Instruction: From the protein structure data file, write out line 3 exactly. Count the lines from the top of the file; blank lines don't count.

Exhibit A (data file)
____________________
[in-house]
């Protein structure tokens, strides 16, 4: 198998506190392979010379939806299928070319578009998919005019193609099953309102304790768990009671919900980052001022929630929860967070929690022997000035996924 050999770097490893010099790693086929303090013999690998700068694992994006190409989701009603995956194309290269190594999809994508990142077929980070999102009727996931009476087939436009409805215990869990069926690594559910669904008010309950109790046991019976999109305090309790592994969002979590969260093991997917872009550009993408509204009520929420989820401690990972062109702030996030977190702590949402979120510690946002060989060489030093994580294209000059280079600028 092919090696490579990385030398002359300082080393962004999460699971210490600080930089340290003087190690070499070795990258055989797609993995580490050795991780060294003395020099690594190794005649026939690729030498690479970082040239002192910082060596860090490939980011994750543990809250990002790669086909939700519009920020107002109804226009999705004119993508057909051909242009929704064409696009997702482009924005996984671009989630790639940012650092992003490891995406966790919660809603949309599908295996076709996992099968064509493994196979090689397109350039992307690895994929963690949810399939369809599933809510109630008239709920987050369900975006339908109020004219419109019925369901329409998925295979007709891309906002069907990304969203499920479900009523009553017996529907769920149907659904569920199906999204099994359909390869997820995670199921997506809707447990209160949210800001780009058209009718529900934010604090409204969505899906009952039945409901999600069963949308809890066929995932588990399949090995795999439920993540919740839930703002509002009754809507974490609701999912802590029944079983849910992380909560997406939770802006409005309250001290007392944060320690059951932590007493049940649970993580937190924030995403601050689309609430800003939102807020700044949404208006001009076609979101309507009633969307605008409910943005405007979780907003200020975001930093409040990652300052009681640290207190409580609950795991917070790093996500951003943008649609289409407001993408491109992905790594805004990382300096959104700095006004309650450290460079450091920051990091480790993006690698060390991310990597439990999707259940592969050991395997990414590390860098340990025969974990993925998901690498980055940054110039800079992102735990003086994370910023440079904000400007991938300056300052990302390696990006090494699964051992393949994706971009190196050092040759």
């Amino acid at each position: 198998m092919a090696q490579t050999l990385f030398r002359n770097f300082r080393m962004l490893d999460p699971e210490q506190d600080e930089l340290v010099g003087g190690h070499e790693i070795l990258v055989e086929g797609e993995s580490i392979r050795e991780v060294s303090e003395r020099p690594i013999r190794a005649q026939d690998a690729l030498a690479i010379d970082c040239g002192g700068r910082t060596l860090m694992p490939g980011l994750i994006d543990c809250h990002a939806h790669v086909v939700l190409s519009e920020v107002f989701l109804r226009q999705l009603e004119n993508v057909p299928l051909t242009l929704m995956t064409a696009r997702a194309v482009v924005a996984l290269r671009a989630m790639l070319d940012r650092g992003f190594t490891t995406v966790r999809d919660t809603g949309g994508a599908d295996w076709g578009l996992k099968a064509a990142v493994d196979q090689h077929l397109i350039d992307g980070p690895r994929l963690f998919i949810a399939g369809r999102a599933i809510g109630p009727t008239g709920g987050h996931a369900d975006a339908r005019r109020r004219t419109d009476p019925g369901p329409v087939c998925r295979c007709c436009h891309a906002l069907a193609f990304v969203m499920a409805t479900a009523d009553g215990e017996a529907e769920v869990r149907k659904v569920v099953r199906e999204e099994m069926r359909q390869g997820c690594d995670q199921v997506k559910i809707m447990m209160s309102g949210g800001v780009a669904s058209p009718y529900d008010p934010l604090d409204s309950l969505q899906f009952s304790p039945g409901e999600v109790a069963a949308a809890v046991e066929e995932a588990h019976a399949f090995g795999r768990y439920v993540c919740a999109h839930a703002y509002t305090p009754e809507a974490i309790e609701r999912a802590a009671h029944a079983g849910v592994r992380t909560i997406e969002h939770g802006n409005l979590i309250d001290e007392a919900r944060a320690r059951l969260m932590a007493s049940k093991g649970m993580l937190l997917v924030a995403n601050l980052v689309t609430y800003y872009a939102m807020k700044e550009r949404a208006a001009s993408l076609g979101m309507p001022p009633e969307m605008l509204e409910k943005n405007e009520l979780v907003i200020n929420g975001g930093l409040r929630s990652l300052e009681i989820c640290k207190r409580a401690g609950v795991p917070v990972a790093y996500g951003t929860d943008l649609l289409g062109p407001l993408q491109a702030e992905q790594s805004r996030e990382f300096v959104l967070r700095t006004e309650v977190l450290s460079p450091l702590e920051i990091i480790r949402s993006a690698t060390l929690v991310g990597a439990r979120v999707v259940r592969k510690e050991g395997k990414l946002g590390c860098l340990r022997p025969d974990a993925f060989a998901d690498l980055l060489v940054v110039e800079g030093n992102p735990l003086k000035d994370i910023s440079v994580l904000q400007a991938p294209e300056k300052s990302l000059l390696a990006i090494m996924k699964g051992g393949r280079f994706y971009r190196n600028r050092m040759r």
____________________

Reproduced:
């Amino acid at each position: 198998m092919a090696q490579t050999l990385f030398r002359n770097f300082r080393m962004l490893d999460p699971e210490q506190d600080e930089l340290v010099g003087g190690h070499e790693i070795l990258v055989e086929g797609e993995s580490i392979r050795e991780v060294s303090e003395r020099p690594i013999r190794a005649q026939d690998a690729l030498a690479i010379d970082c040239g002192g700068r910082t060596l860090m694992p490939g980011l994750i994006d543990c809250h990002a939806h790669v086909v939700l190409s519009e920020v107002f989701l109804r226009q999705l009603e004119n993508v057909p299928l051909t242009l929704m995956t064409a696009r997702a194309v482009v924005a996984l290269r671009a989630m790639l070319d940012r650092g992003f190594t490891t995406v966790r999809d919660t809603g949309g994508a599908d295996w076709g578009l996992k099968a064509a990142v493994d196979q090689h077929l397109i350039d992307g980070p690895r994929l963690f998919i949810a399939g369809r999102a599933i809510g109630p009727t008239g709920g987050h996931a369900d975006a339908r005019r109020r004219t419109d009476p019925g369901p329409v087939c998925r295979c007709c436009h891309a906002l069907a193609f990304v969203m499920a409805t479900a009523d009553g215990e017996a529907e769920v869990r149907k659904v569920v099953r199906e999204e099994m069926r359909q390869g997820c690594d995670q199921v997506k559910i809707m447990m209160s309102g949210g800001v780009a669904s058209p009718y529900d008010p934010l604090d409204s309950l969505q899906f009952s304790p039945g409901e999600v109790a069963a949308a809890v046991e066929e995932a588990h019976a399949f090995g795999r768990y439920v993540c919740a999109h839930a703002y509002t305090p009754e809507a974490i309790e609701r999912a802590a009671h029944a079983g849910v592994r992380t909560i997406e969002h939770g802006n409005l979590i309250d001290e007392a919900r944060a320690r059951l969260m932590a007493s049940k093991g649970m993580l937190l997917v924030a995403n601050l980052v689309t609430y800003y872009a939102m807020k700044e550009r949404a208006a001009s993408l076609g979101m309507p001022p009633e969307m605008l509204e409910k943005n405007e009520l979780v907003i200020n929420g975001g930093l409040r929630s990652l300052e009681i989820c640290k207190r409580a401690g609950v795991p917070v990972a790093y996500g951003t929860d943008l649609l289409g062109p407001l993408q491109a702030e992905q790594s805004r996030e990382f300096v959104l967070r700095t006004e309650v977190l450290s460079p450091l702590e920051i990091i480790r949402s993006a690698t060390l929690v991310g990597a439990r979120v999707v259940r592969k510690e050991g395997k990414l946002g590390c860098l340990r022997p025969d974990a993925f060989a998901d690498l980055l060489v940054v110039e800079g030093n992102p735990l003086k000035d994370i910023s440079v994580l904000q400007a991938p294209e300056k300052s990302l000059l390696a990006i090494m996924k699964g051992g393949r280079f994706y971009r190196n600028r050092m040759r």